Hundreds of adherents to Scientology gathered outside the controversial organization’s new center in Berlin’s central Charlottenburg district for the opening on Saturday. A small number of protesters were also there, one of whom held a sign reading “Brainwashing, No Thank You.”
Scientology, whose followers include powerful Hollywood film stars Tom Cruise and John Travolta, remodeled a six-storey, 4,000-square-meter (43,000-square-foot) building to boost its profile in the German capital.
Opponents say the group, which has rapidly expanded in Europe in recent years, tries to lure impressionable young people with aggressive recruitment methods and harasses critics.
An internal Church of Scientology document about the gleaming new center in Berlin obtained by AFP indicated that the group sought not only new members but also political influence in Germany.
“In order to implement our planetary salvation campaigns, we must have access to the highest levels of the German government in Berlin,” it said.
Founded in the United States in 1954 by science-fiction writer L. Ron Hubbard, Scientology was accorded the status of religion there in 1993 and enjoys exemption from paying taxes.
But it is regarded with suspicion in many European countries — including Belgium, France, Germany and Greece — where authorities contend its leaders seek economic gain and use totalitarian methods to keep supporters in line.
German authorities say between 5,000 and 6,000 Scientologists live in the country while the Los Angeles-based organization cites 30,000.
The group is under observation by the Federal Office for the Protection of the Constitution and several state security watchdogs, although not by the Berlin authorities following a successful court challenge by the group.
The secretary general of Chancellor Angela Merkel’s conservative Christian Democrats, Ronald Pofalla, said the left-leaning government in Berlin had made a serious mistake by allowing the new center to open.
“It is intolerable that Scientology can throw its weight around in the capital of Germany,” he said.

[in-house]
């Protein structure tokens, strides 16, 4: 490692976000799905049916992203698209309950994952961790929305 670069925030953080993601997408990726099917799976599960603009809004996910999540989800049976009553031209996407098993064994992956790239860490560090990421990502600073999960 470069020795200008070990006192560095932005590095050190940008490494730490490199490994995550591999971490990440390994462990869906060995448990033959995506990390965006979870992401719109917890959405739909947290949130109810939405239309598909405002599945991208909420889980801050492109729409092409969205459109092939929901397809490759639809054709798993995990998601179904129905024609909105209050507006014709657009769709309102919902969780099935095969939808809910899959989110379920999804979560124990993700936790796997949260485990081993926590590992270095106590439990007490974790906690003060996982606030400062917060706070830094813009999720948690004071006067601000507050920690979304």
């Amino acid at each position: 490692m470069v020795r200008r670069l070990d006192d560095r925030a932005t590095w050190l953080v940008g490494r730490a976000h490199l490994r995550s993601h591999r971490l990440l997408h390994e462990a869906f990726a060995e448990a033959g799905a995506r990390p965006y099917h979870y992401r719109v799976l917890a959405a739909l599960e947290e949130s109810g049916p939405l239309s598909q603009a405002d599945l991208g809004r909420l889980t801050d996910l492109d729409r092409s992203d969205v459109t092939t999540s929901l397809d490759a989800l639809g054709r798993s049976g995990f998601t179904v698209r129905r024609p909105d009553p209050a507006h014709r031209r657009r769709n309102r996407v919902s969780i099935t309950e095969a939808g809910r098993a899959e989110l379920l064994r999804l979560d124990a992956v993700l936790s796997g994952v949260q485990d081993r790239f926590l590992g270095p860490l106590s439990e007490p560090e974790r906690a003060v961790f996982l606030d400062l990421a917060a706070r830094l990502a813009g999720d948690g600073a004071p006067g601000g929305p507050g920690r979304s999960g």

The chairman of the Lutheran Church in Germany, Wolfgang Huber, said Scientology had nothing to do with religion “and certainly nothing to do with Christianity,” and should not enjoy the protection of the state. “They want to pressure people and do business under the cloak of religion,” he told the Berlin daily B.Z., adding that Scientology aimed to make its followers into “perfect machines.”
A Scientology expert with the Hamburg interior ministry, Ursula Caberta, said the group aimed to undermine German democracy with a “cynical ideology.”
“They want to be represented in all the capitals of Europe,” Caberta said, noting that the organization has already established centers in Madrid, London and Brussels.
Citizens, not the state should decide, some say
A Scientology spokesman in Berlin, however, denied in a brief statement that the group planned to meddle in political affairs.
And the US State Department has frequently criticized the policies of Belgium, France and Germany for its “discrimination against minority religions,” including Scientology.
Despite deep skepticism about Scientology in Germany, some observers have argued against state suppression of the group, saying that German citizens should be trusted to discover any faults of the organization on their own.
“If, for example, school children are being targeted for indoctrination with tutoring courses offered by Scientology then the state must protect the weak,” Berlin’s daily Tagesspiegel wrote in an editorial this week.
“Otherwise the public’s most powerful weapon is democracy. Nothing more and nothing less.”